If sending yourself into space is the ultimate publicity stunt, what next for Richard Branson? | Catherine Bennett
Thinking, maybe, that it brings some purifying wonder to the pointless exercise, space plutocrats like to emphasise that their wish as grown men to ride in a space rocket dates from more innocent times. “Ever since I was five years old I’ve dreamed of travelling to space,” Jeff Bezos says. Specifically to ride upwards for roughly as far as Huntingdon is from London, float for a few minutes, then come back again? It only increases your respect for the tots who settle for Disneyland.
Beating Amazon’s founder to it last week, Richard Branson also aimed to bring to his somewhat shorter (turn back at Newport Pagnell) Virgin stunt, a flavour of Le Petit Prince. “I was once a child with a dream, looking up at the stars,” the author of Screw It, Let’s Do It offered as the origin myth behind a video of him bobbing about in his space suit. It may be an incongruous thought for anyone who has come, after a lifetime’s exposure, to understand Branson’s dream as primarily that of making money and hoisting nearby women into the air. But fair enough, he was probably innocent once, even if it doesn’t, like any early interest in the stars, come across in his autobiography, Losing My Virginity.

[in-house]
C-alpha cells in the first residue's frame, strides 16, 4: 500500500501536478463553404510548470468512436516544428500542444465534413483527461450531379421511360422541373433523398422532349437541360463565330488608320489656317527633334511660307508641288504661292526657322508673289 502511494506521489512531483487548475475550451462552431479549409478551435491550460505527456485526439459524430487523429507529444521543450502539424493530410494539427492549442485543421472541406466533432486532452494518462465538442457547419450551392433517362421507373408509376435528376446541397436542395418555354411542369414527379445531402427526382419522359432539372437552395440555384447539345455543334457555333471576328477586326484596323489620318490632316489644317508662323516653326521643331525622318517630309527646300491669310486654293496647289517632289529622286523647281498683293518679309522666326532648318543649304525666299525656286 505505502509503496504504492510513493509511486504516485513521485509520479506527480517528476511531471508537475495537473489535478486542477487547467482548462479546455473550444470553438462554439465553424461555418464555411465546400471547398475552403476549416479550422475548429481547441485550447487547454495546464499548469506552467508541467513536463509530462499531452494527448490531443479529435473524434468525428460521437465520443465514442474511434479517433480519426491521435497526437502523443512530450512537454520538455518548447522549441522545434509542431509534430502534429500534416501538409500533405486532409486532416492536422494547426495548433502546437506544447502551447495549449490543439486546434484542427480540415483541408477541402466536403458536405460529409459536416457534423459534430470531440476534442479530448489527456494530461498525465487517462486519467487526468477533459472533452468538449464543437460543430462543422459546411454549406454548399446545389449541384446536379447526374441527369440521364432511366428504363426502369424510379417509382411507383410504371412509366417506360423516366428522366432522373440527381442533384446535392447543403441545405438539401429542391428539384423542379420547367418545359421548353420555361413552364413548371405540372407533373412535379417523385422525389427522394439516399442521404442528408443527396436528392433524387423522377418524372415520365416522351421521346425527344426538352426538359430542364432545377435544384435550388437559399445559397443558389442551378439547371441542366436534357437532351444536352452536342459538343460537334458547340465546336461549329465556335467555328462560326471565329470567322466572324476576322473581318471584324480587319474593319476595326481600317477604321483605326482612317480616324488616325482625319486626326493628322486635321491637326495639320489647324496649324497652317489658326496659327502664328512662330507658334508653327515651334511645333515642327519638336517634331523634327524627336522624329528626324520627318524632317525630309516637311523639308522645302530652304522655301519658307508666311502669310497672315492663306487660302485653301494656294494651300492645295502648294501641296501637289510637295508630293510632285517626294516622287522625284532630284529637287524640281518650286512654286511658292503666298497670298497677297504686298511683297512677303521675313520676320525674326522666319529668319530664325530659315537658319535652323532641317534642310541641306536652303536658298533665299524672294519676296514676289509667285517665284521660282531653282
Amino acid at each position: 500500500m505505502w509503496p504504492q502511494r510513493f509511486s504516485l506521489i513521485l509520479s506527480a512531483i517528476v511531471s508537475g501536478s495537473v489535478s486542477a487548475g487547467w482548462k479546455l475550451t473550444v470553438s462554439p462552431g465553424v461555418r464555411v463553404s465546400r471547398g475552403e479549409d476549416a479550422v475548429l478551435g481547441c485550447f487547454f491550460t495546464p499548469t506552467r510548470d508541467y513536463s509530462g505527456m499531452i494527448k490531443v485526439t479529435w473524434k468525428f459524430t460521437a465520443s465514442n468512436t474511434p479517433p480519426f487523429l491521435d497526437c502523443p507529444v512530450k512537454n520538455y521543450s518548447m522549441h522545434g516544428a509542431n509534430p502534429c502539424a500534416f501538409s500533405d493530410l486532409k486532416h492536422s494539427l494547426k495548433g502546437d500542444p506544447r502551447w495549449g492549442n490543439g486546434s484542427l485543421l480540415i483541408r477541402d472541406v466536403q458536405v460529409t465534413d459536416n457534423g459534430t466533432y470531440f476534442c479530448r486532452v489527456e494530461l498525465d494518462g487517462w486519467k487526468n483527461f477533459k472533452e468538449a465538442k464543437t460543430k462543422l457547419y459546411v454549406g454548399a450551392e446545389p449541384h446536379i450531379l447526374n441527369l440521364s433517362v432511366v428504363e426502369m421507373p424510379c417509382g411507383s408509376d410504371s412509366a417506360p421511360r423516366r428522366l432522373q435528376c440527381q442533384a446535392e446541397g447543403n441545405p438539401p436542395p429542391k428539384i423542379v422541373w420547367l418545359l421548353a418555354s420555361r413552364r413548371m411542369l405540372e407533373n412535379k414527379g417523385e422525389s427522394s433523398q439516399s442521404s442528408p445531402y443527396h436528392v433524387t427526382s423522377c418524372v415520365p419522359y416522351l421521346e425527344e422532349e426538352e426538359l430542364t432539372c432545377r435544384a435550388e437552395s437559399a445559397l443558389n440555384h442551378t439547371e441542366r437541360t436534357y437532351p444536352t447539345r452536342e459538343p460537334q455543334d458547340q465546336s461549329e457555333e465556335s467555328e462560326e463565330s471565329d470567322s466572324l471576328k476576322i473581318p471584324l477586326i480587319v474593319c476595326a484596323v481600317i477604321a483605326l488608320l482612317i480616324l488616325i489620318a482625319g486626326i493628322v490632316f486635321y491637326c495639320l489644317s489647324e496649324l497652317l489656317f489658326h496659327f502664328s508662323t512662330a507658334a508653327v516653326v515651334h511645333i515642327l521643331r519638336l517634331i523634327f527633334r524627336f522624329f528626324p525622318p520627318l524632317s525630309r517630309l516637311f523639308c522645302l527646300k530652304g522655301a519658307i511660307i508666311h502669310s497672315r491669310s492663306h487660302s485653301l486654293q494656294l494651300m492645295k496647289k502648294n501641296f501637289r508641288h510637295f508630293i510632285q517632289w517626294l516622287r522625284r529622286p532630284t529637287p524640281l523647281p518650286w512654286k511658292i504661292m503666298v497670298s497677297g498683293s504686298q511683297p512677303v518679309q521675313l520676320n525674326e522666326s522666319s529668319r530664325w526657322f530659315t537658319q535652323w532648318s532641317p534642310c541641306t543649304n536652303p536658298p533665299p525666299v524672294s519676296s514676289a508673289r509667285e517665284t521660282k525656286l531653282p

At the time of the moon landings, the teenage entrepreneur was already living in a commune, where “there was lots of talk about free love, and lots of practice of it”. One of Branson’s guiding principles, stressed in Screw It, is that “sex appeal” is good for a brand. “Definitely, sexy is very cool. I want Virgin to be the coolest brand on the planet and for that, I’m prepared to dangle in the buff over Times Square, fly over Everest in a balloon, or find myself on a bunjee [sic] 100 feet below a helicopter in a skydiver position, to be landed among 100 buxom and beautiful female lifeguards…”
Or, as last week, to go almost into space then pose with a female crew member, Sirisha Bandla, sitting on his shoulders. Whether this shift towards a more dignified woman-carrying technique signals, along with his inspirational address, the mature Branson’s wish to distinguish his mystical space tourism experience from previous jaunts, or just some vague awareness that #MeToo complicates things, it certainly seems to have lacked the PR impact of earlier iterations featuring, say, Dita von Teese or an upside down Pamela Anderson (“The photographers couldn’t keep their eyes off her nature-defying breasts that flipped right out”). Though even if he had, as in the old days, hired a portable woman in a red outfit for the occasion, some grudging press accounts of his expedition, with some yet more disrespectful tweets, have contributed to the impression that if we are not yet entering a post-Branson age, this ubiquitous figure, unavoidable at least since he gave Margaret Thatcher a boat ride up the Thames (“her profile cut through the wind like a bowsprit, and not a single strand of hair had blown out of place”), may finally be becoming his own, declining asset.